What a brill idea

Tasting

ABSOLUTELY BRILL-IANT Baking fish is quick, easy and mess-free.

Baking fresh fish is a great alternative to the filet and fry method

Food
Red Cabot

It was a Tuesday evening and an exciting dinner wasn’t on the cards. That was until Redmond came home with an unexpected treat - a whole, large fish, a brill he’d got from his fisherman friend Gerry Hassett of The Chalet Restaurant in Achill. Brill indeed, I thought, wondering how best to cook it.
Filet it and fry it, suggested Redmond. Definitely not, I thought, we’ll bake it. It was very annoying for Redmond – he had to run some errands, which meant the fish was mine!
We gave Gerry a ring to ask if he had any suggestions. In his restaurant, he said, he’d be inclined to stuff and roast a fish like that. Stuff it with what? Maybe crab or prawn or both, whatever was to hand? How delicious.
We didn’t have any other seafood so I had a rummage for what else might work  for a light spring dish.

A fine kettle of fish
Baking fish is quick, easy and mess-free when you do it French-style, en pappillote, or in paper. You simply parcel up your fish in baking parchment and it cooks in the oven in its own steam and is infused with whatever else you bake inside. This can be super simple.
A whole fish baked on the bone will be extra tasty but you can bake filets too. I recently made up parcels of rainbow trout filets folded over a few lime slices, parsley and butter. The dish, prepared in minutes, was definitely greater than the sum of its parts, the flavor aromatic, the texture just right.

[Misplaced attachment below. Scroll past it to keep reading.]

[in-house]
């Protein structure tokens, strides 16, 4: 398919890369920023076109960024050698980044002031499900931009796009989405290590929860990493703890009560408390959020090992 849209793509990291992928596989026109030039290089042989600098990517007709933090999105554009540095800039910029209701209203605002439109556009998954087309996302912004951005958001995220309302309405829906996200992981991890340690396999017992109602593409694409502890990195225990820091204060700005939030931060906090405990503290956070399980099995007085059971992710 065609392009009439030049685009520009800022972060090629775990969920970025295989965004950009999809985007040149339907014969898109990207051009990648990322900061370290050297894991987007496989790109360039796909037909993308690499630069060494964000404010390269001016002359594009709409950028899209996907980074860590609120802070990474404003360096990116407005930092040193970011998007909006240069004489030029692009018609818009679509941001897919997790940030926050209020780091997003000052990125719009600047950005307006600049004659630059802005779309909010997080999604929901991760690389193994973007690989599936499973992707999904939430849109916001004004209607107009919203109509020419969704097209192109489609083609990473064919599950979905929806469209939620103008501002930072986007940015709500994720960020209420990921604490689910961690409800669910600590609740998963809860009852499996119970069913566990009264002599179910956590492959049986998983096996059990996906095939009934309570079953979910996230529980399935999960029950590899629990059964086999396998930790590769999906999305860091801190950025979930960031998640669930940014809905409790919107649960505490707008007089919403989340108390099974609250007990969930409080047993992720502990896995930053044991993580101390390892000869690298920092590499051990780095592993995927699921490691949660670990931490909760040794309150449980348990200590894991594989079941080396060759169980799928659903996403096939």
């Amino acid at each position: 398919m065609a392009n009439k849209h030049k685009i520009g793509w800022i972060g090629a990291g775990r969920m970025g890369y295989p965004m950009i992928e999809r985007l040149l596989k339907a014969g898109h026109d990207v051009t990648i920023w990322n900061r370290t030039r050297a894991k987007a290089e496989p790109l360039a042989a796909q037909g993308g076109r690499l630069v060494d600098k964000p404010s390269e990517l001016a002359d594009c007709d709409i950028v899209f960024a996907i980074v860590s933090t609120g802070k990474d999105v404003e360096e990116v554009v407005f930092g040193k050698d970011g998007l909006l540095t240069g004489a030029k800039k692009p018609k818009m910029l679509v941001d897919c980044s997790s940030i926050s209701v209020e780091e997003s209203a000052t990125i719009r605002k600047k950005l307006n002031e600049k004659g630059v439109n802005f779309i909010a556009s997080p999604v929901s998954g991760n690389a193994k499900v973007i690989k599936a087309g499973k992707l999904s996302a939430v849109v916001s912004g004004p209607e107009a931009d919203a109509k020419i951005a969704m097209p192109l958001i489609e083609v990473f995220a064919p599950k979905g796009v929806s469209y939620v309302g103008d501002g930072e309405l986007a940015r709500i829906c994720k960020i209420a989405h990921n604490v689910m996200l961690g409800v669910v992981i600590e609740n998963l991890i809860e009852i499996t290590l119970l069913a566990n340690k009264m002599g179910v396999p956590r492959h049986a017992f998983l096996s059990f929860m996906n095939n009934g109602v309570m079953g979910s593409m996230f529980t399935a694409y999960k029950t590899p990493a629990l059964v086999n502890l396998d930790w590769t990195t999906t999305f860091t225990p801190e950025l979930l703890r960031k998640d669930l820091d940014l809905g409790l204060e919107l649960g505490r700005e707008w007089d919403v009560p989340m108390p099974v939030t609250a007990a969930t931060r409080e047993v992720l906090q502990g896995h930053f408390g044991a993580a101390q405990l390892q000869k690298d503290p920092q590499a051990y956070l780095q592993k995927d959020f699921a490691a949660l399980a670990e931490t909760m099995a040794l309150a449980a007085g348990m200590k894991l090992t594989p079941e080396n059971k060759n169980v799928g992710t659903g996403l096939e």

You need to heat the oven to a medium temperature, about 160C. Baking time is quick and depends on weight, generally 5-10 minutes for filets, 15-20 minutes for a big whole fish like our brill which was about a kilo in weight.
I was looking for a summer taste so I stuffed it with fresh ingredients I happened to have - tomatoes, parsley, lemon and wild garlic, a combination that really suited the delicate flesh of the brill.
I cooked the fish on a bed of fennel slices - when we opened our packets the fish was tender, fresh and ever so slightly aniseedy from the fennel. We ate with steamed baby potatoes and asparagus.

Baked brill

What you need

  • 1 large whole brill (or similar white fish), gutted
  • Handful of cherry tomatoes
  • 1 lime
  • Handful of parsley sprigs
  • One fennel bulb
  • A few knobs of butter
  • Olive oil
  • Sea salt


What you do
Chop the cherry tomatoes. Pop into a bowl and sprinkle with sea salt and a smidgen of olive oil. Add in the parsley and wild garlic. Cut out a piece of baking parchment large enough to comfortably wrap your entire fish. You can put a sheet of tin foil under this – it makes it easier to parcel the paper and less fiddly to open while cooking to check if the fish is sufficiently cooked. Thinly slice the fennel and arrange on the parchment as a bed for the fish.
To stuff the fish, with a sharp knife cut two incisions in a long line on either side of the spine, a couple of centimetres away from the backbone.  Cut deep enough and wide enough to make a ‘pocket’ for stuffing. Place the fish on the fennel. Stuff the pockets with the tomato, parsley, wild garlic mix and a few knobs of butter. Tuck it all in securely and skewer closed.
Thinly slice the lime and arrange the slices on either side of the fish. Sprinkle sea salt around the fish and close the package. Bake till the flesh is firm but still moist – you can open the parcel and check when it starts to smell ready.

— Sandra

The Cabot family live and work in Lanmore, outside Westport. Fresh, seasonal foods are their passion, from country markets to growing, making and selling. They love cooking and eating at the kitchen table, while Redmond and Sandra are kept on their toes with children Penny and Louis. Here they share their favourite recipes.